The field region 21 a of the energy selector 27 a likewise serves as beam splitter to separate the beam paths of the primary electron beam 11 a and the secondary electron beam 13 a which coincide between the splitter 21 a and the objective plane 7 a. The secondary electron beam 13 a emerges from the field region 21 a via a terminal 24 a, passes through two beam deflectors 65 a and 63 a, a quadrupole lens 61 a and two further lenses 57 a and 81 a and impinges on the detector 15 a. The deflectors 65 a and 63 a and the quadrupole lens 61 a again serve to adapt the image on the detector 15 a to specific desired energies of the secondary electron beam 13 a in similar fashion as it has already been described with reference to FIG. 2 for the primary electron beam. Accordingly, the controller 55 a comprises a memory 56 a storing predetermined energy values of the secondary electron beam entering the beam splitter, or values derived therefrom, and corresponding associated values for the energization of deflectors 63 a, 63 b and of the quadrupole lens 57 a.

By appropriately controlling the energy selector 27 a, it is then possible with the electron microscope 1 a to adjust the kinetic energy of the primary electrons to a desired energy band.

The electron microscope 1 a, too, can be used as SEM or as a LEEM (low energy electron microscope) and SEEM, respectively, as it has already been mentioned above in connection with the electron microscope described with reference to FIGS. 1 to 3.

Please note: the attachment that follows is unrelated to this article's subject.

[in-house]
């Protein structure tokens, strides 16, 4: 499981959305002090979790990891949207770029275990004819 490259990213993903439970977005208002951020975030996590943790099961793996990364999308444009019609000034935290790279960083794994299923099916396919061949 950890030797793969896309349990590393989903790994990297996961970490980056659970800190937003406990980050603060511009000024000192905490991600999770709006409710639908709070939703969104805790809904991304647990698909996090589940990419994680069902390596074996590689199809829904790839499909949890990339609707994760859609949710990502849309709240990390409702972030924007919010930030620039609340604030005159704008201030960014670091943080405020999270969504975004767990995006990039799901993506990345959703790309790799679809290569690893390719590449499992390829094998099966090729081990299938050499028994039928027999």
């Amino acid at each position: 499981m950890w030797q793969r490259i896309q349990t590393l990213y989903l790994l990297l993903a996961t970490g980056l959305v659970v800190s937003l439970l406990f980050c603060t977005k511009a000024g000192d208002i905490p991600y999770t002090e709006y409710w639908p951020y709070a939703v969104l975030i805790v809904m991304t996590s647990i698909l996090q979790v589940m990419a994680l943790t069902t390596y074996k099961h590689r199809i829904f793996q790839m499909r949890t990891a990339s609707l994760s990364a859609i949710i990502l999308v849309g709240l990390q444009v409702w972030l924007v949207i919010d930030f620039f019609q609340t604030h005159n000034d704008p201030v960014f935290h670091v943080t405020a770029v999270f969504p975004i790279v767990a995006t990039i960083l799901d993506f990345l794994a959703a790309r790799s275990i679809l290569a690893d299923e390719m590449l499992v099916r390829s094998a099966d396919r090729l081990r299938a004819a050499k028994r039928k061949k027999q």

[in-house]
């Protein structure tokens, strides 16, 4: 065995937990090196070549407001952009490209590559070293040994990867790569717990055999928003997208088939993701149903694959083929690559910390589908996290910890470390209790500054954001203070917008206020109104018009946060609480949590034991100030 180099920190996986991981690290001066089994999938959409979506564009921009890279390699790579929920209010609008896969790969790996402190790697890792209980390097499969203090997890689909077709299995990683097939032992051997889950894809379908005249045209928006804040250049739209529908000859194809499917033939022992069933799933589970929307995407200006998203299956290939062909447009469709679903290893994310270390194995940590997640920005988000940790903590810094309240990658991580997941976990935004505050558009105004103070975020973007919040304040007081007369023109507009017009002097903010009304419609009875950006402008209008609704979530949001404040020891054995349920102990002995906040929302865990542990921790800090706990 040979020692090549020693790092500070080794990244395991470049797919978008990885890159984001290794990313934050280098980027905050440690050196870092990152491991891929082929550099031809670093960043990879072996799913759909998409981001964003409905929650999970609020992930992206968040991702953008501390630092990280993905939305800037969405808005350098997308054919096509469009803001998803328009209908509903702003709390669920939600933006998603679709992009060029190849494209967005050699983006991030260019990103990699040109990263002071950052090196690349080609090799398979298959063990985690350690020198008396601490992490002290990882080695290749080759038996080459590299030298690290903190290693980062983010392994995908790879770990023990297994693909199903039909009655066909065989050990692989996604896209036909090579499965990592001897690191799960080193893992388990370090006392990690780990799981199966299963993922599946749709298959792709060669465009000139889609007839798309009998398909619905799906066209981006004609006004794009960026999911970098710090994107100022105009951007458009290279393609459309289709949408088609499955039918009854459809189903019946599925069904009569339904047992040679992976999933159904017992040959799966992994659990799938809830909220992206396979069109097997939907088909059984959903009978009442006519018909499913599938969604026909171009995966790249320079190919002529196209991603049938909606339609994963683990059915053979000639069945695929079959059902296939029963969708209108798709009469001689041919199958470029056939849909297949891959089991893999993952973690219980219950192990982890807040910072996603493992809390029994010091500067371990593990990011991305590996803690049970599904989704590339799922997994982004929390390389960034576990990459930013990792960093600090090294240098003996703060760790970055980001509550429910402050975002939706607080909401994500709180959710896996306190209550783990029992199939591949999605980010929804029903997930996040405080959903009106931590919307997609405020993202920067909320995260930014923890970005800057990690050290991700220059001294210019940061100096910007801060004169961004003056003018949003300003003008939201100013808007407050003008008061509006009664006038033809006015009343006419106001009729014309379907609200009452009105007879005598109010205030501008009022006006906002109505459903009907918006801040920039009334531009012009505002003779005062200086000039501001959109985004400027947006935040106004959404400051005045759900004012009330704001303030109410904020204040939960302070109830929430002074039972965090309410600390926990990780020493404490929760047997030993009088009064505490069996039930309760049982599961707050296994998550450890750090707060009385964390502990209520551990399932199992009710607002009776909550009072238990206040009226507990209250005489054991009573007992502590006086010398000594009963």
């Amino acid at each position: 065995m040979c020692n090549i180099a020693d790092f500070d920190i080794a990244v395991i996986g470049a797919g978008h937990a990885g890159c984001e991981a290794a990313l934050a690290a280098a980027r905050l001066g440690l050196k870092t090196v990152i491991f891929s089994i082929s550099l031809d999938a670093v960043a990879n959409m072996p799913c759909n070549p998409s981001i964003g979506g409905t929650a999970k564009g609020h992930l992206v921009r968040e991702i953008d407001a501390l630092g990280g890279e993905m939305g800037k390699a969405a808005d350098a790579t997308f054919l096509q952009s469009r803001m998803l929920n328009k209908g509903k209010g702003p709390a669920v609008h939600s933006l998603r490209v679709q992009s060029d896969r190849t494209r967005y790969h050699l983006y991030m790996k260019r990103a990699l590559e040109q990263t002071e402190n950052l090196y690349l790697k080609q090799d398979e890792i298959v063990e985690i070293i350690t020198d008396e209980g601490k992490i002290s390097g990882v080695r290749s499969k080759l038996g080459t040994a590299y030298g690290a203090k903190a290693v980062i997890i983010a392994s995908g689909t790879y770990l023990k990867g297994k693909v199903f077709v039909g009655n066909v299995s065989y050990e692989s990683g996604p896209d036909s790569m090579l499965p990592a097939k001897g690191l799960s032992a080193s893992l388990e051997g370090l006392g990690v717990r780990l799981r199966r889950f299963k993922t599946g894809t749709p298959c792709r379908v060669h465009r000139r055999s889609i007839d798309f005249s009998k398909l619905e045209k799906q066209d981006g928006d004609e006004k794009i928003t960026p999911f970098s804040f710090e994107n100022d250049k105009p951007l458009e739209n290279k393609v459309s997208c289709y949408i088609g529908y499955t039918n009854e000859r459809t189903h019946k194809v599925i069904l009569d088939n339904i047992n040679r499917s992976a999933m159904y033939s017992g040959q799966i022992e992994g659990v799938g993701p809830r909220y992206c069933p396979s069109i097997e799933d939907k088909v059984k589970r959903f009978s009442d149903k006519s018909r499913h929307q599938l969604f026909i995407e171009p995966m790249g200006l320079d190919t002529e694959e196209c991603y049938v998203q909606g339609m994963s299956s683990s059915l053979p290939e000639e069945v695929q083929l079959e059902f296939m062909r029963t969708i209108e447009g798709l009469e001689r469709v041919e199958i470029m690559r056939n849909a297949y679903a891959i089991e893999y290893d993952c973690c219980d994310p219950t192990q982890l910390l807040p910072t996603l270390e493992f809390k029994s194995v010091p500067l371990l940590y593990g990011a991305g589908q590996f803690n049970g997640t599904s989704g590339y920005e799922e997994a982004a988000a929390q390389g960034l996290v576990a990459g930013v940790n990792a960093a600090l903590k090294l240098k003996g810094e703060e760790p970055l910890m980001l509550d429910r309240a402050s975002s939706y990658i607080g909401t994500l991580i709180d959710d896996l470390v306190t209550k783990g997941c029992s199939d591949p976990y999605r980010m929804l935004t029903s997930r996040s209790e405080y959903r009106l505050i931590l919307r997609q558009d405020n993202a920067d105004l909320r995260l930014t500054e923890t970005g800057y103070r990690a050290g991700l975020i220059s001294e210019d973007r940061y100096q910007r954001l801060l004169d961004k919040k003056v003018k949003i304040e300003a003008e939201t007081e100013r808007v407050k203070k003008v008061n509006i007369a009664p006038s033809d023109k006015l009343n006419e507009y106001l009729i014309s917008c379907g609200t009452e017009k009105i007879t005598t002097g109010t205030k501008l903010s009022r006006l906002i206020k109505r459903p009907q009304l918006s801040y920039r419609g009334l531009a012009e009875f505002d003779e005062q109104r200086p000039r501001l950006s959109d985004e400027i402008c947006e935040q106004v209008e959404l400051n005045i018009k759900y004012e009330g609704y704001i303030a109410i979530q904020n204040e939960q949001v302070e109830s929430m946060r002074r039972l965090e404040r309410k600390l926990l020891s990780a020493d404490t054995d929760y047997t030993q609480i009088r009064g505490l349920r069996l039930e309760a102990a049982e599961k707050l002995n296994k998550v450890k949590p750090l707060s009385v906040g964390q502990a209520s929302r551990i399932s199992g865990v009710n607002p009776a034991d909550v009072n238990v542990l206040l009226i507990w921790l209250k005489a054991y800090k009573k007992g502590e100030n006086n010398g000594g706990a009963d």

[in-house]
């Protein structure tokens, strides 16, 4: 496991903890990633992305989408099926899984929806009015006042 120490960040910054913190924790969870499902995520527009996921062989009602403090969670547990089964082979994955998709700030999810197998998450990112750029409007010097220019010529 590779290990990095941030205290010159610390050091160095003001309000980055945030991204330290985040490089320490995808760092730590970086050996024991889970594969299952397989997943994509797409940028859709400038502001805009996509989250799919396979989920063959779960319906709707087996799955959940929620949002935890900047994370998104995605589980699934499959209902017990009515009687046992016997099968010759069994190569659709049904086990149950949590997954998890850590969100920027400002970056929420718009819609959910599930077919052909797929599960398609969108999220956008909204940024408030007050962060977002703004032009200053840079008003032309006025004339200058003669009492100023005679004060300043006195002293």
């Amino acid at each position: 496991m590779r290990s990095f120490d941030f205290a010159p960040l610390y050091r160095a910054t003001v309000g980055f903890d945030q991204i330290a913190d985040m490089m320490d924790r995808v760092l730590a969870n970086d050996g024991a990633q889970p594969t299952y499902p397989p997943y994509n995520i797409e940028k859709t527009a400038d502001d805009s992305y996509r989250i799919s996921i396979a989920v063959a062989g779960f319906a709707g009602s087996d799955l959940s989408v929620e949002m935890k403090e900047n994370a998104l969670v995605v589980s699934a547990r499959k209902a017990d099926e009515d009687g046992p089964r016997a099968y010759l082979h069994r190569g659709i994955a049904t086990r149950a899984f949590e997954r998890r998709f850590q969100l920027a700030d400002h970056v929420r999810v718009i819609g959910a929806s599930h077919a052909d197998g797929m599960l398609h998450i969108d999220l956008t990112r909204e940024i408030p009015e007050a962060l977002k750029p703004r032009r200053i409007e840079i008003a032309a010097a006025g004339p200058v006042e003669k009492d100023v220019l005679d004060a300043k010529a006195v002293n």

An important aspect is the fact that the energy filter is a group of electron optical elements which is, per se, difficult to adjust correctly. Finding a correct adjustment setting at changing energies of the primary electron beam entering the energy filter is difficult. Therefore, a change of the energy of the primary electrons impinging on the sample 3 a is achieved by changing the voltage 73 a. Such changing of the voltage 73 a changes, however, also the energy of the secondary electron beam entering the beam splitter, and errors and deviations caused thereby are compensated for by the energy-dependent control of the deflectors 63 a, 65 a and of the quadrupole lens 61 a. In this respect the principle of the invention may be also applied to electron microscopy systems having a beam splitter in which a change of energy of the primary electron beam upstream of the beam splitter or of the secondary electron beam downstream of the beam splitter is difficult or not possible with a required accuracy.

In the above-described embodiments, the objective lens arrangement 17 is configured rotationally symmetrically in respect of the optical axis 19, and deflectors 77 are provided to deflect the primary electron beam in the object plane 7 away from this optical axis. However, it is also conceivable to use objective lens arrangements which are not rotationally symmetrically configured. An example of this is a slit lens which comprises a slit elongated transversely to the optical axis for the beam to pass through in order to achieve larger deflections of the primary electron beam. Such a lens is described in the co-pending U.S. patent application Ser. No. 10/185,729 of the applicant, the full disclosure of which is incorporated herein by reference.